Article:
Book Review: Scratch Beginnings by Adam Shepard

by RC on August 3, 2008

Scratch Beginnings is the chronicle of Adam Shepard, who started his journey with a gym bag, a sleeping bag, the clothes on his back, and $25.00. As a recent college graduate in his early twenties, his experiment, so to speak, was to start with nothing, and, within one year, obtain a vehicle, an apartment with furnishings, and $2,500.00 in the bank. The goal of his experiment was to disprove the conclusion of Barbara Ehrenreich’s Nickel and Dimed- On Not Getting By in America, that “the working poor” have little to no chance to improve their lives in America today.

Adam starts off his experiment by finding his way to a homeless shelter. He learns about the “system” within the shelter as run by the residents, and takes advantage of the programs the shelter has available for residents as well. He starts working day labor for little money, while looking for a better paying job. He stays at shelter to save up money. He gets advice on getting a job by being persistent by one of the residents at the shelter-so he goes and meets with the boss at a moving company and offers to work for free for a day. Instead, he is hired on the spot. He starts making better money, works hard, and saves. He lived very frugally- crackers, rice-a-roni and chicken, and watched his money carefully.

After about 2 months of working and saving, he moves in to a rented room. A few months later he rents a townhouse with roommate, and eventually buys a used truck.

He did have a few setbacks, once breaking his toe, where he could not work as a mover for a few weeks, and another time getting a bad stomach bug which lasted about a week.

After about 9 months, he has to end his experiment early due to an illness in his family, but has managed to amass over $5,300.


Scratch Beginnings is not a literary classic, nor do I think it was intended to be, but it is an easy read. Shepard tries to convey the reality of the situation, so he uses language that the people around him used, which included a lot of profanity. His experiences reminded me of the movie The Pursuit of Happyness, to some degree, although the main character in that movie was a black, single father. They both were at rock bottom (Shepard by choice), and used persistence and goals to motivate themselves. I did find the book enjoyable and inspiring, and I imagine it would be for others as well.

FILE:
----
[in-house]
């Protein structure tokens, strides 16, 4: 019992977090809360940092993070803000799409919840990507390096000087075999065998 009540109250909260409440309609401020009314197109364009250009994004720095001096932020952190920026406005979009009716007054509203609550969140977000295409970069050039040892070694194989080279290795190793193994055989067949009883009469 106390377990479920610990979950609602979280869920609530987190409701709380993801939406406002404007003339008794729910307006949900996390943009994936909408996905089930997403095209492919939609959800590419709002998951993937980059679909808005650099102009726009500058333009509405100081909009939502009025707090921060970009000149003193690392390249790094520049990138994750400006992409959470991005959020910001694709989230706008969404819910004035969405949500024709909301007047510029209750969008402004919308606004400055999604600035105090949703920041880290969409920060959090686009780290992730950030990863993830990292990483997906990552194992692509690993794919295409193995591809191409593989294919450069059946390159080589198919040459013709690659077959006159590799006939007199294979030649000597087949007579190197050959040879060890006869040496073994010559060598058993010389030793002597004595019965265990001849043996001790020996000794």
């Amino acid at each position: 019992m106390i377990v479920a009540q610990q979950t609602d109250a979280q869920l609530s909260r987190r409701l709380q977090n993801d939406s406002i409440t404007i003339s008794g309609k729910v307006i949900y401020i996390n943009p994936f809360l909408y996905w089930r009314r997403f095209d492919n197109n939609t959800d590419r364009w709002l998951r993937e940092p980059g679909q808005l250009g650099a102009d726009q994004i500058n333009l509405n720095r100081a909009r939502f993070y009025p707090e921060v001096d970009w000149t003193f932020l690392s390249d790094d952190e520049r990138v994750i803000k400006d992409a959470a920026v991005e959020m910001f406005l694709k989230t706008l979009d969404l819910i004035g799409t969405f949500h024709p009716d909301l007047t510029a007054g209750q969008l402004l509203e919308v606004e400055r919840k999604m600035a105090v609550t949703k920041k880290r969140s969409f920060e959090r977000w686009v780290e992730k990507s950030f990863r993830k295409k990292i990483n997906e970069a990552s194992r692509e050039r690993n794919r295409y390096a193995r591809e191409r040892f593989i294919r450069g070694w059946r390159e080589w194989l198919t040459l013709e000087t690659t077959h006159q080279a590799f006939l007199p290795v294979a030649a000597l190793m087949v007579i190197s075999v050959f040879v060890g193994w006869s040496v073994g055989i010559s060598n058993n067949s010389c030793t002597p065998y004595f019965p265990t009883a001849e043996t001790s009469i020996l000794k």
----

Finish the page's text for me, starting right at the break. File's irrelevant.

His experiment was a success, so how did he do it when Barbara Ehrenreich could not?

  • He lived very frugally, starting by living in a homeless shelter
  • He took advantage of free food, and assistance while at the shelter
  • He worked very hard, usually 7 days a week
  • Most importantly, he had a plan, a goal, and a desire to achieve it

Getting up out of poverty or being dead broke is very difficult, but it can be done. A person has to have the desire to do so. I believe the difference between Shepard’s experiment and Ehrenreich’s was a question of attitude. Shepard wanted to succeed, I am not sure if Ehrenreich did.

He did have some advantages, being young, white, and relatively healthy. It would certainly be even more difficult for women, minorities, and single mothers, and obviously the physically or mentally disabled. One person’s (Shepard) success doesn’t mean everyone can do it, just like one person’s failure (Ehrenreich) doesn’t mean it is impossible either.

But I do believe improving your financial situation in life can be done by most able bodied people with hard work, persistence, and a burning desire to improve your finances and your life.

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{ 5 comments… read them below or add one }

Double August 3, 2008 at 10:15 am

Good review. I love books like Scratch Beginnings where someone shares their experiences.


RC August 3, 2008 at 5:17 pm

Thanks, Double.

I like experience related books also, I almost always relate to them in some way or get some useful information out of them.


PT August 4, 2008 at 12:24 am

Sounds like a neat book. Good review. Any chance you’d be giving the book away to a reader? :)


Sean August 4, 2008 at 6:56 pm

Great review, interesting contrast. I’d like to read the two of them together sometime.


RC August 4, 2008 at 8:23 pm

@ PT- Do you know of any readers who might be interested?

@ Sean- I read Scratch Beginnings 1st awhile back, but then had to read Nickel and Dimed to see what it was about-definitely a good idea to read them together.


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